Archive for the 'Arts and Crafts' Category



Evel Knievel Paint By Number Coloring Set (Hasbro, 1974)

Evel-1

Evel-2

Paint by number didn’t have quite the allure of the poster pen sets. I never liked being told what to color, and I’m betting I wasn’t alone.

One of the things that interests me is how kids’ heroes—and the toys that represented them—have changed so much. They were once based on real people—cops, cowboys, the original G.I. Joe, Matt Mason, the Fisher-Price Adventure People, and so on. Throughout the 1970s and 1980s they became more bionic and less terrestrial, more perfect and less human. Superhuman is now the baseline for action entertainment.

In retrospect, I’m not sure why I loved the idiotic Evel so much. But at least he wasn’t a talking turtle, or a robot that transformed into a robot riding a motorcycle.

Lefty Limbo’s Papercraft `Huey’ Drone from Silent Running

Huey-2

Huey-1

Huey-3

The best part of the eco-sci-fi drama Silent Running (1972) is watching Bruce Dern’s character, adrift and alone in space, interact with the three service drones he programs to do various tasks, one of which is playing poker. Years ago Greg at Lefty Limbo found some “dinky” papercraft models of the robots (Huey, Dewey, and Louie) and decided to make one of them—enlarged to life-sized proportions. The impressive end result, minus some hydraulic hoses, is above, but you should read the whole story and check out all the work he put into the project here.

Masters of the Universe Fast Dry Paint By Number Set (Craft House, 1983)

MOTU Paint 1983-1

MOTU Paint 1983-2

MOTU Paint 1983-3

Nobody likes slow dry paint. Nobody.

(Images via eBay)

Advanced Dungeons & Dragons Color & Build Castle (A.R.C., 1983)

AD&D Castle 1983-1

AD&D Castle 1983-2

AD&D Castle 1983-3

AD&D Castle 1983-6

AD&D Castle 1983-7

AD&D Castle 1983-8

AD&D Castle 1983-9

AD&D Castle 1983-4

AD&D Castle 1983-5

It’s not this incredibly amazing paper model of Prague Castle from the 1970s, but what is? At least it took some imagination to devise (paper craft combined with poster art), and a lot of effort to complete (you’ll see that our first owner did not get very far). And it’s versatile enough to be gaming-relevant, especially for younger players.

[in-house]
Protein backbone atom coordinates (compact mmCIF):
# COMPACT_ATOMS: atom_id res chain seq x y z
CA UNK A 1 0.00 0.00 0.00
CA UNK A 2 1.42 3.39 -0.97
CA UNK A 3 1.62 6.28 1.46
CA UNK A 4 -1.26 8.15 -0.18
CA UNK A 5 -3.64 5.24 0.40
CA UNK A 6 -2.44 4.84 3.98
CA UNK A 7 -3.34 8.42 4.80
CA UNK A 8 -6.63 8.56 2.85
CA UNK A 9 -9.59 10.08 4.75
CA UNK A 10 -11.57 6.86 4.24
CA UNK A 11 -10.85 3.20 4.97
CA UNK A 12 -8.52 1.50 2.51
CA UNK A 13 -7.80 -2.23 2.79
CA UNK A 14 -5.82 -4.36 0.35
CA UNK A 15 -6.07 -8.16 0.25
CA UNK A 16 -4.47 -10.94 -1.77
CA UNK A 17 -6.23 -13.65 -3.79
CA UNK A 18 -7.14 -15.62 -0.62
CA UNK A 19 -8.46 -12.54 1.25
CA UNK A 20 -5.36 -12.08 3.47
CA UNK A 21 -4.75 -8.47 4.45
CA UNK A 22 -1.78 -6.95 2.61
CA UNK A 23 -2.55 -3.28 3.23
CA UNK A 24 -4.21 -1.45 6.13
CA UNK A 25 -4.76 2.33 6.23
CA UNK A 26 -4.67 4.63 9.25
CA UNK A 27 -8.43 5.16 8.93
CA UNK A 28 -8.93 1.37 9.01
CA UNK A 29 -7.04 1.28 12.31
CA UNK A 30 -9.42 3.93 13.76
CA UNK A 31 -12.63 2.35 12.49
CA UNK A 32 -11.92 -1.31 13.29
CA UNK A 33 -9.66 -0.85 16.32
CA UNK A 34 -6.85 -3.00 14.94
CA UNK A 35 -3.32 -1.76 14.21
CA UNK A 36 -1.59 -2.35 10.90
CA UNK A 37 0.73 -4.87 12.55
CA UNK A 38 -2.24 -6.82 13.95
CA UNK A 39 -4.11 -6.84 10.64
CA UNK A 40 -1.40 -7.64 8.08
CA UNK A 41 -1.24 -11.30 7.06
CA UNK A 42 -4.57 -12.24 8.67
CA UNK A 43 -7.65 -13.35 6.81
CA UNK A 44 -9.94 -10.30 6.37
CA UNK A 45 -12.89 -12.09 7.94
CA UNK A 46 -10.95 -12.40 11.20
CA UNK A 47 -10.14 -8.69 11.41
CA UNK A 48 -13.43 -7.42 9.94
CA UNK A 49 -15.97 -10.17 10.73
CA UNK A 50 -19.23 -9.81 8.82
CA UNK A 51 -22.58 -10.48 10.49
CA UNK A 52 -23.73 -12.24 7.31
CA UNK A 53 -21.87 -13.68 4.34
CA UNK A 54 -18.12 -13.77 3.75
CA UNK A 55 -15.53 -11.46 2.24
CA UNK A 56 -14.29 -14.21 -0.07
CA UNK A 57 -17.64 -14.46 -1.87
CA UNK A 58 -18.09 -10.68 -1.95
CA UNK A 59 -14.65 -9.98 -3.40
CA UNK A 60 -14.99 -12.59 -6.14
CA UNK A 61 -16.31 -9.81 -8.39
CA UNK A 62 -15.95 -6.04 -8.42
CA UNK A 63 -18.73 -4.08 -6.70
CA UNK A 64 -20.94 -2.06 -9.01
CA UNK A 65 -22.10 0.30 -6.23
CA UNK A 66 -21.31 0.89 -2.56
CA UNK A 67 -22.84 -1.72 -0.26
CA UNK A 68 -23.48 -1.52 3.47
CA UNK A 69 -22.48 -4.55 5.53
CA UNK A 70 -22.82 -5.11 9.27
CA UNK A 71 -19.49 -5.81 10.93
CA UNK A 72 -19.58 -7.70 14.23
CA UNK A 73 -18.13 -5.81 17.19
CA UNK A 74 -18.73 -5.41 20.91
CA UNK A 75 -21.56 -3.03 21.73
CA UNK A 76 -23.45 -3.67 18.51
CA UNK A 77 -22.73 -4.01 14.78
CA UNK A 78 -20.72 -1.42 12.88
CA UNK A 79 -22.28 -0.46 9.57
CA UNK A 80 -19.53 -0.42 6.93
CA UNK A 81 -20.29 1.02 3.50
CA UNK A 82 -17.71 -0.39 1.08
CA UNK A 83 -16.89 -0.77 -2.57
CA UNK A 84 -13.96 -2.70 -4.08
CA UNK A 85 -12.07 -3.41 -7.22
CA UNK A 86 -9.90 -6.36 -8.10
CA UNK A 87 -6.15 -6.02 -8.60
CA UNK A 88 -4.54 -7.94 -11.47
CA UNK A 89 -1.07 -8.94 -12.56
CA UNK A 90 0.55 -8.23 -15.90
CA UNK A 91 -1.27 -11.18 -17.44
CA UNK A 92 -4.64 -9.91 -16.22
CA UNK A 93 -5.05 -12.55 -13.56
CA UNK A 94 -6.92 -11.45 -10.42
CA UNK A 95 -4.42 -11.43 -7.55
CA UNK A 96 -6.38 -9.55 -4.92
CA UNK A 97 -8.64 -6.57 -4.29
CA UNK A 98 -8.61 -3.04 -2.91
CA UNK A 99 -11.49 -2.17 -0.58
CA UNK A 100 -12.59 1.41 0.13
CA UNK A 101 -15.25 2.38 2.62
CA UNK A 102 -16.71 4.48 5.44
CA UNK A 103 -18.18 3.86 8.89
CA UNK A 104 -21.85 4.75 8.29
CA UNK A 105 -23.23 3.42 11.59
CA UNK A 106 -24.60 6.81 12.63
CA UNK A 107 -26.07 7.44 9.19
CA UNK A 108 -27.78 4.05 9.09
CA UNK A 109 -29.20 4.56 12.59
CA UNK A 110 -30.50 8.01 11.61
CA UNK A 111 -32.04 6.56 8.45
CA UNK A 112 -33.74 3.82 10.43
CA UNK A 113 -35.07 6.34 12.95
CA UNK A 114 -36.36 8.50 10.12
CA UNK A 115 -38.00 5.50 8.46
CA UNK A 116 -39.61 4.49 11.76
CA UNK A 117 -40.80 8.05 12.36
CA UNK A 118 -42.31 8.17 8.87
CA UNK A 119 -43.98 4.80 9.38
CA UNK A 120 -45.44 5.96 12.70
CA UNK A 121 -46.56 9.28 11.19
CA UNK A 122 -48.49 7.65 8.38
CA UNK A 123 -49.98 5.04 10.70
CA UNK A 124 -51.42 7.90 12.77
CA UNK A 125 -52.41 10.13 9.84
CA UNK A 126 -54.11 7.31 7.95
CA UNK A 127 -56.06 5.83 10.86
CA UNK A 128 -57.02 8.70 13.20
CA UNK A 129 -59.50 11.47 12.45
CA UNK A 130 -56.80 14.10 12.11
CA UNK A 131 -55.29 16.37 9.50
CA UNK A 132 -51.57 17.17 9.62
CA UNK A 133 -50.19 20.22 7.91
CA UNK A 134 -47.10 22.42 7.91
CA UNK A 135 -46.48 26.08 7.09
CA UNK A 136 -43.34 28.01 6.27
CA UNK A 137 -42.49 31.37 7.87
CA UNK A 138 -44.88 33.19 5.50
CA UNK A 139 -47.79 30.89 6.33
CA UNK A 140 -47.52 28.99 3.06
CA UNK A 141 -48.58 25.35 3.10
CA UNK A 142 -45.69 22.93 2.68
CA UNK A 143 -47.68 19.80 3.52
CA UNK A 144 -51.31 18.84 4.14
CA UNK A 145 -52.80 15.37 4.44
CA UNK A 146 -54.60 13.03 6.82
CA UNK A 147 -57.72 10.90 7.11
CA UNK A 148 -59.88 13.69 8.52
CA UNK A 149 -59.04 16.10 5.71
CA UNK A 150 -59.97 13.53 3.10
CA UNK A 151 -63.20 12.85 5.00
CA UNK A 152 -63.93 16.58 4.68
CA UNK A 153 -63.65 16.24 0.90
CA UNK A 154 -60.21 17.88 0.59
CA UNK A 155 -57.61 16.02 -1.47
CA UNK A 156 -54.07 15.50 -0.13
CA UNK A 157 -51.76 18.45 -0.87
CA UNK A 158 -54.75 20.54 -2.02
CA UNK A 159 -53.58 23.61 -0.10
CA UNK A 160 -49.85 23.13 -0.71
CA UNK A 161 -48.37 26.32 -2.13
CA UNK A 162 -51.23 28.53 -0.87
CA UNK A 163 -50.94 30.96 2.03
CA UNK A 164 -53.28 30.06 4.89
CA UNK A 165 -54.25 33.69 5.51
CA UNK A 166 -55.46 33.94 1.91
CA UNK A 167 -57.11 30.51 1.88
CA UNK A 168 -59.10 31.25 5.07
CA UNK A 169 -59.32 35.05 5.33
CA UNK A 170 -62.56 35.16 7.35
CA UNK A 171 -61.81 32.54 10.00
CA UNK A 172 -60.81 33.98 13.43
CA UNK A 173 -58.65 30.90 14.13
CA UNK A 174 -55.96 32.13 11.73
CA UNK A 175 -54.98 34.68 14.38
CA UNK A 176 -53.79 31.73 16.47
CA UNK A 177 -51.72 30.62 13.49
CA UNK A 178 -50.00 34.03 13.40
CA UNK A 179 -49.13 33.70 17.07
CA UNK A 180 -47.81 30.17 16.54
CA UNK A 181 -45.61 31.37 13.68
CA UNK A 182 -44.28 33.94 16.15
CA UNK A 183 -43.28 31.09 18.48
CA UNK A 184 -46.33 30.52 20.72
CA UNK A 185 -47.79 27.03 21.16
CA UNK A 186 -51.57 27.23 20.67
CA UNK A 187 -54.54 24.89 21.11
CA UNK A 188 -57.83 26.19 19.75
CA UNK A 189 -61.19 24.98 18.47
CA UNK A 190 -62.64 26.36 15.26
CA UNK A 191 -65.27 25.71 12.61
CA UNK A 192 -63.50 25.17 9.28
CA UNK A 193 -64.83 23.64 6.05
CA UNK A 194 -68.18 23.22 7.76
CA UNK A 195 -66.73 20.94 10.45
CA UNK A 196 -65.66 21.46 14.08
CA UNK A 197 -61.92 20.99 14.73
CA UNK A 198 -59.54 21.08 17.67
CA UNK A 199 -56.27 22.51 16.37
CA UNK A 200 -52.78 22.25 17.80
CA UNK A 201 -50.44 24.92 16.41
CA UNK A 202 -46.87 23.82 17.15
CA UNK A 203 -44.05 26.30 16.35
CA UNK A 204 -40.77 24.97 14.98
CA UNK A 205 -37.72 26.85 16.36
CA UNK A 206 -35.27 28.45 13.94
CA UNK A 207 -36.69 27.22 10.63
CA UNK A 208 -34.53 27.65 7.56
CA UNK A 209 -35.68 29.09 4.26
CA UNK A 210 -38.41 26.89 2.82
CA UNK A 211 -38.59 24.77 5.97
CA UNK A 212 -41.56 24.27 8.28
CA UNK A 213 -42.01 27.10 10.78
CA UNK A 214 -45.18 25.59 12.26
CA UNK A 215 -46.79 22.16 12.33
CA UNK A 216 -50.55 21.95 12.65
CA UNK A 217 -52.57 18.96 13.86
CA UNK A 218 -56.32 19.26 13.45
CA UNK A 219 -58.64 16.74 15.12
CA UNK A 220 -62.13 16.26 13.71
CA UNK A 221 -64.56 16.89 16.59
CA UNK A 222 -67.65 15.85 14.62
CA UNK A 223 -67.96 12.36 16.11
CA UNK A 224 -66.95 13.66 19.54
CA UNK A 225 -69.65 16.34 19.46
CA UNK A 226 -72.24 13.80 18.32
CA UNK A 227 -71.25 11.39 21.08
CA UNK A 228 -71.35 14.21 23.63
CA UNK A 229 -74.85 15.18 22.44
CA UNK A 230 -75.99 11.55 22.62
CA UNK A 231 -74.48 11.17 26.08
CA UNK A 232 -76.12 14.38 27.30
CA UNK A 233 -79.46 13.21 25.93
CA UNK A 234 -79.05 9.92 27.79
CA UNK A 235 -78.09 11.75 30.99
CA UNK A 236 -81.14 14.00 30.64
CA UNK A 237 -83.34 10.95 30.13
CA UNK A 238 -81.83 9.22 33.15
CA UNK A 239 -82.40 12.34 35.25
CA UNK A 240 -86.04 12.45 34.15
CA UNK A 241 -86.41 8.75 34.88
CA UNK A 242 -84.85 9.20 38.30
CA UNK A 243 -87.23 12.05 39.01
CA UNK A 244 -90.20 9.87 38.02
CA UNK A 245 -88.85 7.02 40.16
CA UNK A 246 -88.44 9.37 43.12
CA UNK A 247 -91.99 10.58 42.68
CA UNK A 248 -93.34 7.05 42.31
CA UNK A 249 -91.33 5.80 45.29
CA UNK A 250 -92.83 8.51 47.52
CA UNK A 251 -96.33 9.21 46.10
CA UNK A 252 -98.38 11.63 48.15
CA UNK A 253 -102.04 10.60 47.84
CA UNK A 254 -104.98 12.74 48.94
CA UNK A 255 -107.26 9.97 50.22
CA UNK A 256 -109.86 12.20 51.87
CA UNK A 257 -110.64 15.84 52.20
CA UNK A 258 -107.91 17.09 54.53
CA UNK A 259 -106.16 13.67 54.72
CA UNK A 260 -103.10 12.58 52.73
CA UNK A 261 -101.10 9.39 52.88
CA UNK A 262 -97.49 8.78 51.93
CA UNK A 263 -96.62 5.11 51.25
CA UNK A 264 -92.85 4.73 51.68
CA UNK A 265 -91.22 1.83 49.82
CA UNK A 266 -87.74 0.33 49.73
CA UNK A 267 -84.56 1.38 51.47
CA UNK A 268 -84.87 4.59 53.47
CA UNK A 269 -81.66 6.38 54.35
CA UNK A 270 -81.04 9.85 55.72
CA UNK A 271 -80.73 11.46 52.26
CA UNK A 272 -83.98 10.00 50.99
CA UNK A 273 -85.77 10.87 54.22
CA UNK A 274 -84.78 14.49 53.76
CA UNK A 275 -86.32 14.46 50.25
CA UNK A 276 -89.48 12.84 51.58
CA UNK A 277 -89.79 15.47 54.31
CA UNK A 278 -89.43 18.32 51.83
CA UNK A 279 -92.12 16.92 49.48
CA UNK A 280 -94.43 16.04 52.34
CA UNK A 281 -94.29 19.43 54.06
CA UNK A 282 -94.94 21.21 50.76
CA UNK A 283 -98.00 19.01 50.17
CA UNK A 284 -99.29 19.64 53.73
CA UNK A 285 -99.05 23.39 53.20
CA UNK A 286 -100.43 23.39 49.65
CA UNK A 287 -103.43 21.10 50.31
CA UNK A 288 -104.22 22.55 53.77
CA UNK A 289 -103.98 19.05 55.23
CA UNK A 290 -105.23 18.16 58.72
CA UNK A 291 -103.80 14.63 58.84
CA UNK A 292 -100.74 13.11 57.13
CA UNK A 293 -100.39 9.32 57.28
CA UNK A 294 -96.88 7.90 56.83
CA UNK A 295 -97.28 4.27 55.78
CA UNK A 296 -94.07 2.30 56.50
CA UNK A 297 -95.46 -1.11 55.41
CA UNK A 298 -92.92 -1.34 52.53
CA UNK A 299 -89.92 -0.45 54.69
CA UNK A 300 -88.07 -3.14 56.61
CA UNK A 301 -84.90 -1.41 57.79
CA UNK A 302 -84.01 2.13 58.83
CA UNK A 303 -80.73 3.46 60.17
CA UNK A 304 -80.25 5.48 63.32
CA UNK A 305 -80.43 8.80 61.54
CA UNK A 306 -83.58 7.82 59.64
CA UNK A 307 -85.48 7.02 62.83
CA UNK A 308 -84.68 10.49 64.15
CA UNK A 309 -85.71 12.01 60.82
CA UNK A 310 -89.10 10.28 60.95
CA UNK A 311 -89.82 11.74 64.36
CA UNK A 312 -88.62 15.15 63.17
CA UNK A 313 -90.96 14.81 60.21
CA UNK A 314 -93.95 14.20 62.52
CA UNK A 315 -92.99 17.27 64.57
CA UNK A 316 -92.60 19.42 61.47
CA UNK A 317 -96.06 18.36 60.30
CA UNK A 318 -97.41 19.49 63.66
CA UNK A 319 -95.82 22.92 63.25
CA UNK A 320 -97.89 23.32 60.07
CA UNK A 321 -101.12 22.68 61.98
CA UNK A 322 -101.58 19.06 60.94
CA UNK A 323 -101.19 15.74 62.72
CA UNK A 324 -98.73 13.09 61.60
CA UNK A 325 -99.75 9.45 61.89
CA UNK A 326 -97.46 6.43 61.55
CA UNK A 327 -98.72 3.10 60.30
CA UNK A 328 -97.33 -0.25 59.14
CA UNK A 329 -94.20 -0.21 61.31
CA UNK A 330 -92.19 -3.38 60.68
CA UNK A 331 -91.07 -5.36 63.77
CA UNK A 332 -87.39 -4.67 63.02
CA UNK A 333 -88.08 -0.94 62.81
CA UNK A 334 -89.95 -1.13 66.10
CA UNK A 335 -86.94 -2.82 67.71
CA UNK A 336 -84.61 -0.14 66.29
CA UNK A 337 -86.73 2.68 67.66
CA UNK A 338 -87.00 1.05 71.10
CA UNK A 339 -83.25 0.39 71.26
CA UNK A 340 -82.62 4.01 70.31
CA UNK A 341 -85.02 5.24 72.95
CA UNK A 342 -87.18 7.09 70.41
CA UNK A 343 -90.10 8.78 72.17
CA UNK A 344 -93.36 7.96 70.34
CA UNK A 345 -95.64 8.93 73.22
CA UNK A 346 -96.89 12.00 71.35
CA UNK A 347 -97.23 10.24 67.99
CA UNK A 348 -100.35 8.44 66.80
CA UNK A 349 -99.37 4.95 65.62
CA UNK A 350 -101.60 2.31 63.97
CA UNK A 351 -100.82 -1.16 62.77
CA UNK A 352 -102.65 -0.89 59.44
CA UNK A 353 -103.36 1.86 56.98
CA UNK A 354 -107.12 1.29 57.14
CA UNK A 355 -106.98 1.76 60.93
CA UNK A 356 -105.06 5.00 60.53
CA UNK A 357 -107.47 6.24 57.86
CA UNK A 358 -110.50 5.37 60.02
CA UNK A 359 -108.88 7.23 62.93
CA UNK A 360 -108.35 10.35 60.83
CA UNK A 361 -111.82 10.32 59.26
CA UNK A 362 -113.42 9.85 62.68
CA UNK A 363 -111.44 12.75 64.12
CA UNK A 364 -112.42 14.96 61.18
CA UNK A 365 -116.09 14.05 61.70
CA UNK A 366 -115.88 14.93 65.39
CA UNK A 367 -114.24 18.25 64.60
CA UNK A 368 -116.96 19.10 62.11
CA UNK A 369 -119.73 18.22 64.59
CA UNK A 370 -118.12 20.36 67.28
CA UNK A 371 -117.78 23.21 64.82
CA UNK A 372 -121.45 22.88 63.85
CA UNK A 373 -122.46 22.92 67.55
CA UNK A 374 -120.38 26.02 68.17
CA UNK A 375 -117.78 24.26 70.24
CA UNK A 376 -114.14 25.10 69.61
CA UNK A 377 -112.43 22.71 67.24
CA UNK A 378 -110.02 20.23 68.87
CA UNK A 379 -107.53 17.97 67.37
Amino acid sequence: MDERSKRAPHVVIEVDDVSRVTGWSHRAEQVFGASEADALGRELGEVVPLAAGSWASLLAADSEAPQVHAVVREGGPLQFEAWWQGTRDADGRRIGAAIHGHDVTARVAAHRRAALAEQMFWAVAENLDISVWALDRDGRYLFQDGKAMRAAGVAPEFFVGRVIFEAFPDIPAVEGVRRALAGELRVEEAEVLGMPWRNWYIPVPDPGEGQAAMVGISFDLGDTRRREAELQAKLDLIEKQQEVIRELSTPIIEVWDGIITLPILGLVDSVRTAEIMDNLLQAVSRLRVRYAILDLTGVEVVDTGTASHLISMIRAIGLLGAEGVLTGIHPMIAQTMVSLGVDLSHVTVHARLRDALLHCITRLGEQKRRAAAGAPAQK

Warduke and friends are here, of course, prime for catapulting. There’s even a page of torture devices!

Battlestar Galactica Poster Art Set (Craft Master, 1978)

BSG Poster Art 1978-1

BSG Poster Art 1978-2

I had this one. Note the coloring hints, especially “These pens contain more than enough ink to complete all the posters in your set.” I call bullshit.

Close Encounters of the Third Kind Poster Pen Set (Craft House, 1978)

Close Encounters Poster Pen 1978

Close Encounters Poster Pen 1978-2

Poster pen sets and poster art became popular during the latter half of the 1970s, part of a general arts and crafts surge that included everything from latch hook rugs to paintable figurines. (The oversized, “fine art” coloring books innovated by Troubador Press were an obvious inspiration.) There were poster sets before Star Wars, but Star Wars kicked the format into overdrive, making it relevant and exciting to the emerging geek generation.

(Images via eBay)

Advanced Dungeons & Dragons: Cool, Cool Candles (NSI, 1983)

AD&D Candles 1983-1

AD&D Candles 1983-3

AD&D Candles 1983-2

They’re not just cool candles. They’re cool, cool candles. Do they represent the most obnoxiously irrelevant D&D product license ever to come to market, or does that honor go to the AD&D Woodburning Set, also from NSI? Either way, the candles are colorful, fun, and cool times two (times three, even!). I would like to line them up on my desk and light them while listening to First Quest: The Music.

(Images via G-Shop Games/eBay)

The Empire Strikes Back Yoda Figurine (Craft Master, 1980)

ESB Yoda 1981

ESB Yoda 1981-2

$3.97! I could get two action figures for that. What the hell am I going to do with a “figurine”?

The Empire Strikes Back: Yoda Latch Hook Rug Kit (1980)

ESB Rug 1980

ESB Rug 1980-2

An eyesore I am.

E.T. the Extra-Terrestrial Quicklatch Rug Kit (Craft Master, 1982)

E.T. Rug 1982

E.T. Rug 1982-2

Quick-latch rugs were a thing in the late ’70s and early ’80s, but I’m not sure why. There was a general crafts resurgence, and I remember going to various stores with my mom to buy the rug kits and figurines to paint—there were E.T., Return of the Jedi, and D&D paint-a-figurine sets, among others, and a company called Craft Master was the leading producer. Craft Master was also a leading producer of the Poster and Pen sets unique to our generation.

The rug kit came with a color coded template and a latch instrument, and you would take the appropriate strip of yarn with the latch, run it through the correct square, tie it off, and so on until you died from boredom. When finished, the rug was very unfortunately made into a pillow or hung on the wall. I may have completed one of the things before I realized that I was being duped and went back to my action figures and D&D Basic Set.


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